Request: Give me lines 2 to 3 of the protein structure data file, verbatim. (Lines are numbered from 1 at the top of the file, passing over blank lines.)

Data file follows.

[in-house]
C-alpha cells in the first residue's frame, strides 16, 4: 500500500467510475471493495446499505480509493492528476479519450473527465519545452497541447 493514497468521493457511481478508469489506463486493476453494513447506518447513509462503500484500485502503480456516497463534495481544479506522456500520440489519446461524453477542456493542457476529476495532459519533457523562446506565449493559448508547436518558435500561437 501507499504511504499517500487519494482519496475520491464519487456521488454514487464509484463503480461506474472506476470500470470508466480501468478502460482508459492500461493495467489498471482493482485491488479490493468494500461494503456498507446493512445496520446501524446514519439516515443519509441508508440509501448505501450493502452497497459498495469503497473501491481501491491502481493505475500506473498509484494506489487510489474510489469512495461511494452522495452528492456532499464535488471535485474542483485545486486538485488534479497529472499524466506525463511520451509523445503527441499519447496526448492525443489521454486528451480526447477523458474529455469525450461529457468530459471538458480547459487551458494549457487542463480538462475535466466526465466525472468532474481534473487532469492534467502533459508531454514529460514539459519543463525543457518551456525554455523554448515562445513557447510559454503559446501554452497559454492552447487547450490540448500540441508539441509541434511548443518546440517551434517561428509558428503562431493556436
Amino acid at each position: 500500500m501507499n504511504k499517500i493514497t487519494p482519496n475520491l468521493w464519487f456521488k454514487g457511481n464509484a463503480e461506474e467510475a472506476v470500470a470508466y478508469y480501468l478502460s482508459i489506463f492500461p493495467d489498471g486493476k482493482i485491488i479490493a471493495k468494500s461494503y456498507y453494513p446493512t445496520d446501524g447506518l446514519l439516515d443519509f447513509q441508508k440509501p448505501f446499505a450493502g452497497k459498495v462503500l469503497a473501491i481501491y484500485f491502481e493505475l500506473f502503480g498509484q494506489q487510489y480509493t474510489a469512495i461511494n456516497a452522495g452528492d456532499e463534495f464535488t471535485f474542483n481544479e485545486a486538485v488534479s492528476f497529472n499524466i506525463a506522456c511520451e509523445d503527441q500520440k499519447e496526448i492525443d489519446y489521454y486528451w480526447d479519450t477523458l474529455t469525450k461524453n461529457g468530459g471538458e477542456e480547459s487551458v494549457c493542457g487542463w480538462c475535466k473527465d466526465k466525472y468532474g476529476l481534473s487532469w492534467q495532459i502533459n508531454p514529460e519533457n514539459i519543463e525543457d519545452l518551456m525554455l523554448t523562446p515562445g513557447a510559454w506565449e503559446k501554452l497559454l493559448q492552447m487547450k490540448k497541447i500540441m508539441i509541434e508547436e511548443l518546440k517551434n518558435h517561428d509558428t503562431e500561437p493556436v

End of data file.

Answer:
C-alpha cells in the first residue's frame, strides 16, 4: 500500500467510475471493495446499505480509493492528476479519450473527465519545452497541447 493514497468521493457511481478508469489506463486493476453494513447506518447513509462503500484500485502503480456516497463534495481544479506522456500520440489519446461524453477542456493542457476529476495532459519533457523562446506565449493559448508547436518558435500561437 501507499504511504499517500487519494482519496475520491464519487456521488454514487464509484463503480461506474472506476470500470470508466480501468478502460482508459492500461493495467489498471482493482485491488479490493468494500461494503456498507446493512445496520446501524446514519439516515443519509441508508440509501448505501450493502452497497459498495469503497473501491481501491491502481493505475500506473498509484494506489487510489474510489469512495461511494452522495452528492456532499464535488471535485474542483485545486486538485488534479497529472499524466506525463511520451509523445503527441499519447496526448492525443489521454486528451480526447477523458474529455469525450461529457468530459471538458480547459487551458494549457487542463480538462475535466466526465466525472468532474481534473487532469492534467502533459508531454514529460514539459519543463525543457518551456525554455523554448515562445513557447510559454503559446501554452497559454492552447487547450490540448500540441508539441509541434511548443518546440517551434517561428509558428503562431493556436
Amino acid at each position: 500500500m501507499n504511504k499517500i493514497t487519494p482519496n475520491l468521493w464519487f456521488k454514487g457511481n464509484a463503480e461506474e467510475a472506476v470500470a470508466y478508469y480501468l478502460s482508459i489506463f492500461p493495467d489498471g486493476k482493482i485491488i479490493a471493495k468494500s461494503y456498507y453494513p446493512t445496520d446501524g447506518l446514519l439516515d443519509f447513509q441508508k440509501p448505501f446499505a450493502g452497497k459498495v462503500l469503497a473501491i481501491y484500485f491502481e493505475l500506473f502503480g498509484q494506489q487510489y480509493t474510489a469512495i461511494n456516497a452522495g452528492d456532499e463534495f464535488t471535485f474542483n481544479e485545486a486538485v488534479s492528476f497529472n499524466i506525463a506522456c511520451e509523445d503527441q500520440k499519447e496526448i492525443d489519446y489521454y486528451w480526447d479519450t477523458l474529455t469525450k461524453n461529457g468530459g471538458e477542456e480547459s487551458v494549457c493542457g487542463w480538462c475535466k473527465d466526465k466525472y468532474g476529476l481534473s487532469w492534467q495532459i502533459n508531454p514529460e519533457n514539459i519543463e525543457d519545452l518551456m525554455l523554448t523562446p515562445g513557447a510559454w506565449e503559446k501554452l497559454l493559448q492552447m487547450k490540448k497541447i500540441m508539441i509541434e508547436e511548443l518546440k517551434n518558435h517561428d509558428t503562431e500561437p493556436v